• Infections. Fatigue is a common symptom of many infectious diseases, including influenza, hepatitis C, COVID-19 and Epstein-Barr virus. In fact, fatigue may be the first sign of an infection, including AIDS-related opportunistic infections. Infections can cause inflammation, and the immune system’s response to pathogens—such as the release of interferon—can trigger fatigue.
  • Cancer. Many people with cancer experience debilitating fatigue. In addition to the disease itself and its associated inflammation, chemotherapy, radiation and other cancer treatments can damage the bone marrow, resulting in decreased blood cell production and anemia.
  • Endocrine problems. Low levels of certain hormones can lead to fatigue. These conditions include adrenal insufficiency (inadequate production of cortisol or other adrenal gland hormones), hypothyroidism (an underactive thyroid gland) and hypogonadism (inadequate production of testosterone or estrogen). These hormones help regulate mood, metabolism and energy levels. Hormone deficiencies can have many causes, including inherited conditions, aging, infections, cancer and medication side effects.
  • Other medical conditions. Other conditions often associated with cause persistent fatigue include diabetes, multiple sclerosis, kidney disease, chronic lung disease, autoimmune conditions and congestive heart failure, which occurs when the heart does not pump enough blood.
  • Chronic fatigue syndrome. Also known as myalgic encephalomyelitis or ME/CFS, this poorly defined condition is characterized by persistent profound fatigue that may worsen after physical or mental activity (known as post-exertional malaise). ME/CFS is often accompanied by other symptoms, including cognitive problems, sleep disturbances, chronic pain, lightheadedness when standing up and a rapid or irregular heartbeat. The causes of ME/CFS are not well understood, but it sometimes comes on after a viral infection. Some experts think long COVID is related to ME/CFS.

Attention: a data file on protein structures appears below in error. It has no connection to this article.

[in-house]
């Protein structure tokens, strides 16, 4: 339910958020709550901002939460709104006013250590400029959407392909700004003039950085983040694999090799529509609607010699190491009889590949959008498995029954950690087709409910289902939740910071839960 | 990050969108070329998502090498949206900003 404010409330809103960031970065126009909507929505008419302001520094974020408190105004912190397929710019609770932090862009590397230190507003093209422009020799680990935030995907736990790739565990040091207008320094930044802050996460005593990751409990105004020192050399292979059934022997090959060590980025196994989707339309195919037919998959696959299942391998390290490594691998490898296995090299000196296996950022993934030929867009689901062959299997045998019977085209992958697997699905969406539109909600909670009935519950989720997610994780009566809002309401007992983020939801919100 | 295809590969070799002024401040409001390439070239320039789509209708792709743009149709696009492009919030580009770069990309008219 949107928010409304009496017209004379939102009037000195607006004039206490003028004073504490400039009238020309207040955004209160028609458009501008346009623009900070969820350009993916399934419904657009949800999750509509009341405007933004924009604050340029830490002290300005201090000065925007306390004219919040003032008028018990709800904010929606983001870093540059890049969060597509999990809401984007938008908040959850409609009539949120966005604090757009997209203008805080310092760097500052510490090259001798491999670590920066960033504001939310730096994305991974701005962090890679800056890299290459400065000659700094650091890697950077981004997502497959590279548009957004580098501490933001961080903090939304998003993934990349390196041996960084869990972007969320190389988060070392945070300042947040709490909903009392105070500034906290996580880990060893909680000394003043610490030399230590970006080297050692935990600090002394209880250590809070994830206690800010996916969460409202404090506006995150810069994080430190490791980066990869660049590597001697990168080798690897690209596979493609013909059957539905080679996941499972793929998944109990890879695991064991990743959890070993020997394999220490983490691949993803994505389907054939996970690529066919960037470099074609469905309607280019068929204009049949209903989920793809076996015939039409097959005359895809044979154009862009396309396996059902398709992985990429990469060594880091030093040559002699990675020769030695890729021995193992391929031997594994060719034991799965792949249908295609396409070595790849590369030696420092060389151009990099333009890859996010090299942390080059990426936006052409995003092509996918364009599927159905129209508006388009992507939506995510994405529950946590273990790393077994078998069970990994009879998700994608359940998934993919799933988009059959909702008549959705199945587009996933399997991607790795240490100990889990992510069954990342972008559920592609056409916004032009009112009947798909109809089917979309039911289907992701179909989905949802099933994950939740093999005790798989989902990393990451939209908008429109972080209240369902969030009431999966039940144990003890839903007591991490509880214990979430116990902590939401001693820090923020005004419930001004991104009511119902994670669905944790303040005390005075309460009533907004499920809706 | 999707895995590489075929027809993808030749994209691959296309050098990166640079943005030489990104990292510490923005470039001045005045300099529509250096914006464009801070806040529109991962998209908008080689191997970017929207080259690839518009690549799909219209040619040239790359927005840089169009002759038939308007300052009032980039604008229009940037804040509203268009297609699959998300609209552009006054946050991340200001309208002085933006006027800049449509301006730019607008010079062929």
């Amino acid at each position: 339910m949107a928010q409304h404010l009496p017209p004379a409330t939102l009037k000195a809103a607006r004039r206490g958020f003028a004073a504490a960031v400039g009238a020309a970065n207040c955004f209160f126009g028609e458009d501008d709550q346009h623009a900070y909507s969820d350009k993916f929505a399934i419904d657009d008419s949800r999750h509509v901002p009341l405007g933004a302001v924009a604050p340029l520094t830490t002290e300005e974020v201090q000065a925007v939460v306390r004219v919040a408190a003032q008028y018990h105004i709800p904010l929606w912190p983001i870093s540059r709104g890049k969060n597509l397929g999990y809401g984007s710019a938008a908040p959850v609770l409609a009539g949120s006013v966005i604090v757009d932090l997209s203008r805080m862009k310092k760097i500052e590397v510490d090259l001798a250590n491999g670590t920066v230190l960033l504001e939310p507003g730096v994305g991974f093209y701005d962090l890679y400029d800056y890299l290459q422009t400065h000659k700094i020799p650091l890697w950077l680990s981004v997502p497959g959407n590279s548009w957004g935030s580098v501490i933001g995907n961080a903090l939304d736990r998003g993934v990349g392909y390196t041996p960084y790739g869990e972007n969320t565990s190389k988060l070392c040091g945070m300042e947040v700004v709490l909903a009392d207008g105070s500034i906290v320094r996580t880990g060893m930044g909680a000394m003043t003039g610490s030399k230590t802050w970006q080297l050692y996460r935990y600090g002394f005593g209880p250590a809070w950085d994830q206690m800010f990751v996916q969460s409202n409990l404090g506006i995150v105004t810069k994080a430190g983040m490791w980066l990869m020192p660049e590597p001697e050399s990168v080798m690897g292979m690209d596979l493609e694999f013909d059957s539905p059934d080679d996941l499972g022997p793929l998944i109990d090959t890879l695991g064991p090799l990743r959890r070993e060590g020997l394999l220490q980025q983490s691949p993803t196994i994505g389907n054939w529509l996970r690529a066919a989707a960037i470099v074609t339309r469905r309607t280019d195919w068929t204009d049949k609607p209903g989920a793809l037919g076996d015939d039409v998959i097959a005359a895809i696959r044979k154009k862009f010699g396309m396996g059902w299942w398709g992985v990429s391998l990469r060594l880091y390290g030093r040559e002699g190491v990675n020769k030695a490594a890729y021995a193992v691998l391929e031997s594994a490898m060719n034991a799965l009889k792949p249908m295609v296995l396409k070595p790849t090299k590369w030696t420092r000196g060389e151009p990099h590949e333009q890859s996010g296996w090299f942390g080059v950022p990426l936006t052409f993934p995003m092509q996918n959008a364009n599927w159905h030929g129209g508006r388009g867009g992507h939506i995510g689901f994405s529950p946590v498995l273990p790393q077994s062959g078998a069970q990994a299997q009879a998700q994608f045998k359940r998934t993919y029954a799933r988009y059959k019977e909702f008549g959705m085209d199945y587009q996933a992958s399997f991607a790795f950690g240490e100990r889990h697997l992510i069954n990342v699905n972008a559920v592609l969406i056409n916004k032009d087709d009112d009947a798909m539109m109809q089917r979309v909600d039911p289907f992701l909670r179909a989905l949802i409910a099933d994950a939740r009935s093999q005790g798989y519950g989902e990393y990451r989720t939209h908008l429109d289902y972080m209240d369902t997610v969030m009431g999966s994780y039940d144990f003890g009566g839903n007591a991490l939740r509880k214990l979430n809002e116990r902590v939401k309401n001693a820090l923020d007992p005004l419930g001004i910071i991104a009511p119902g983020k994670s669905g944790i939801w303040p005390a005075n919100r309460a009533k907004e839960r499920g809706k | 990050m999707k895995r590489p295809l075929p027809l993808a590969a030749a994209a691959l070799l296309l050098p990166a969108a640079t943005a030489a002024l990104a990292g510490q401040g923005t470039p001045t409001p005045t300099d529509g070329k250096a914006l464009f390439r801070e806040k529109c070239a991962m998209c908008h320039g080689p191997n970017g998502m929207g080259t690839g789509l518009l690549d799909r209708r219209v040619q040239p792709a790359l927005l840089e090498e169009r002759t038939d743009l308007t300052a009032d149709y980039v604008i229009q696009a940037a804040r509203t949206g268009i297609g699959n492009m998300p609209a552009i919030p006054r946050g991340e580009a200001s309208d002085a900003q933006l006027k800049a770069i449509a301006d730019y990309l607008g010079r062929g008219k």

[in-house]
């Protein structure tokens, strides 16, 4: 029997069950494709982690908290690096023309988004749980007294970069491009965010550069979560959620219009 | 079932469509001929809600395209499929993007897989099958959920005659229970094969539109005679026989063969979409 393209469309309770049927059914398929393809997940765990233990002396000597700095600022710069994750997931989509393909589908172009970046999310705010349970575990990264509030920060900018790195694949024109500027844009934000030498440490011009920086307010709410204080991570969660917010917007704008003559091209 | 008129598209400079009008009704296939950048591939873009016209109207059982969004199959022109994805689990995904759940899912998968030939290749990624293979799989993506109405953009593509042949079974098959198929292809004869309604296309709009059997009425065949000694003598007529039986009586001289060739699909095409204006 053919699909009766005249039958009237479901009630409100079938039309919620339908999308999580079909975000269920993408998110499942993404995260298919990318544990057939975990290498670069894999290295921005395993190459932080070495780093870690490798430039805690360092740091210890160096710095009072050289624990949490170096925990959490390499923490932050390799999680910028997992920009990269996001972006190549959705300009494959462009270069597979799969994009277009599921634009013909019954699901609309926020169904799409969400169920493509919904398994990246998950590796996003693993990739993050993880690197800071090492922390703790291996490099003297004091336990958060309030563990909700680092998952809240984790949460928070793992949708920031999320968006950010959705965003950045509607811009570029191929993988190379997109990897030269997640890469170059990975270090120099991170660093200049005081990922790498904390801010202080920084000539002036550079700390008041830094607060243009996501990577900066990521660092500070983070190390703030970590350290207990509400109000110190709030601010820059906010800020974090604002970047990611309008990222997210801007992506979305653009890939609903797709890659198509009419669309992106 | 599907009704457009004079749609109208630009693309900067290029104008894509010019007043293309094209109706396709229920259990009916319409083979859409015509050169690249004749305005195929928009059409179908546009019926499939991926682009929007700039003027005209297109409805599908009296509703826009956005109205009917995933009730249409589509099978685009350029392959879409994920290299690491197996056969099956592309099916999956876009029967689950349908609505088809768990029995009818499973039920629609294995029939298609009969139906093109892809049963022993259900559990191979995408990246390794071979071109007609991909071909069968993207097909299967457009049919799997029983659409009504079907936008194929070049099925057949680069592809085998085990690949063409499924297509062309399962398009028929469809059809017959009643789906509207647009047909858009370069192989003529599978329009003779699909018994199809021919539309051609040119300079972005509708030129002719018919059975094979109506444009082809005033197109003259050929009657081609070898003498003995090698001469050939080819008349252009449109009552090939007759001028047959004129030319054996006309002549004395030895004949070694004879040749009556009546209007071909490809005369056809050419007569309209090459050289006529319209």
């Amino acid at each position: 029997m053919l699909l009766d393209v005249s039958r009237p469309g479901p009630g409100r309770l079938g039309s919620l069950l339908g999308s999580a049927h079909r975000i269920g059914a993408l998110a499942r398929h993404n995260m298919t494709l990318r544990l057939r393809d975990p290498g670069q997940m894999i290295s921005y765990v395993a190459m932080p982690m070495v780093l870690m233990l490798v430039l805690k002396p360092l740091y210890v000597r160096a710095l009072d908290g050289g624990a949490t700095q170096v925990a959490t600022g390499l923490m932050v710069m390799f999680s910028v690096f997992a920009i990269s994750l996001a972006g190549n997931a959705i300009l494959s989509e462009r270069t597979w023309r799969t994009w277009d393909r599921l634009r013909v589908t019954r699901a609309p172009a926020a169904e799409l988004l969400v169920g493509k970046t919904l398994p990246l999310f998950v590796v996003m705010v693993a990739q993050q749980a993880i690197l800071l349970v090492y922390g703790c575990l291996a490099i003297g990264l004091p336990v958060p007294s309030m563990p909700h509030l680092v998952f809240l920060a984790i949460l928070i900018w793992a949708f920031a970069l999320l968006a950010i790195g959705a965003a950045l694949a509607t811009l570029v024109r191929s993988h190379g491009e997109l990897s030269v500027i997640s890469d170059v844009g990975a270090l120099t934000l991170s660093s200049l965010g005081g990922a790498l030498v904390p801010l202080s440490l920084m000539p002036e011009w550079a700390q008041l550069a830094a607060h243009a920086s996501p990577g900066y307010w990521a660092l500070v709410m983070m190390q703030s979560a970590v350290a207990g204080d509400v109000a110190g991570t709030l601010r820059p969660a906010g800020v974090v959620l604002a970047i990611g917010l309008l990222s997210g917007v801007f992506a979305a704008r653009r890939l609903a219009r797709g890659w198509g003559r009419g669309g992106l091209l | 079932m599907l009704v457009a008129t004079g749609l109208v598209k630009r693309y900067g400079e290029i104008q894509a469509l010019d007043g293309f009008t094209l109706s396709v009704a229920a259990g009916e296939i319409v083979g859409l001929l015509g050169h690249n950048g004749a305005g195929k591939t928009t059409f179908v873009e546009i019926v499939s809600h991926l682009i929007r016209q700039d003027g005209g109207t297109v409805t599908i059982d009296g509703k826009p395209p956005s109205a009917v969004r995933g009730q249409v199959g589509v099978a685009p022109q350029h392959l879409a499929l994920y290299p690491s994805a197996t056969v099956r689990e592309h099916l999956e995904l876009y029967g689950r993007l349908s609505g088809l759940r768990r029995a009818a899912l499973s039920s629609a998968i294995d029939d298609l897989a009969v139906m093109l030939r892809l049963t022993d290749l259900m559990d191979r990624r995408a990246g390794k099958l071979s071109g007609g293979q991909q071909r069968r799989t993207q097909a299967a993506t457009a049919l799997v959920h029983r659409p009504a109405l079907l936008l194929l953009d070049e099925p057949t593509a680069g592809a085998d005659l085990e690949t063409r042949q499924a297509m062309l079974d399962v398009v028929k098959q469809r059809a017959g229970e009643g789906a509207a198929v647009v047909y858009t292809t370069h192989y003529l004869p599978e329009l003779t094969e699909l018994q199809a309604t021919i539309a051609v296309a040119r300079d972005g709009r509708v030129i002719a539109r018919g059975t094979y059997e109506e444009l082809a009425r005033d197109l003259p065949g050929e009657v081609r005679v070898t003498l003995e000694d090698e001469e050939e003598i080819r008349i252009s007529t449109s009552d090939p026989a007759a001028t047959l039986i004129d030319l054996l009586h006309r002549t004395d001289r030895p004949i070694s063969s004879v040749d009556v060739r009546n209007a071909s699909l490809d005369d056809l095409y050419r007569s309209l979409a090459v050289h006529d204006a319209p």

How is fatigue treated?

Although fatigue is a common symptom of many physical illnesses, health care providers sometimes too quickly dismiss it as a psychosomatic problem. It’s important to work with your providers to figure out the causes of fatigue. Did it come on suddenly—for example, after starting a new medication—or develop gradually over time? What circumstances make it better or worse? What other symptoms do you have? Pinpointing the cause of fatigue will enable you and your doctor to develop a plan for managing it.

Treatment for fatigue depends on its specific causes. Try to adopt good sleep habits and address any sleep problems, such as sleep apnea, which often improves with weight loss or use of a CPAP device to keep the airway open during sleep.

Get tested for underlying infections and treat them, if possible. Start and stay on antiretroviral therapy to maintain an undetectable viral load. If you think your HIV meds are causing fatigue or interfering with sleep, ask your doctor about switching to a better-tolerated regimen.

Treatments for fatigue may include hormone replacement therapy and supplements for nutritional deficiencies. Anemia may require erythropoietin, a hormone that stimulates red blood cell production, or blood transfusions in severe cases.

If you have debilitating fatigue, learn to do things in ways that preserve the energy you have. Moderate exercise often improves energy levels and promotes good sleep, but if you have ME/CFS, it could make fatigue worse. Pace yourself, and devote your limited energy to the most important tasks or the activities you most enjoy. Stress management techniques, meditation, psychotherapy and support groups can help people cope with chronic fatigue.

Last Reviewed: November 29, 2022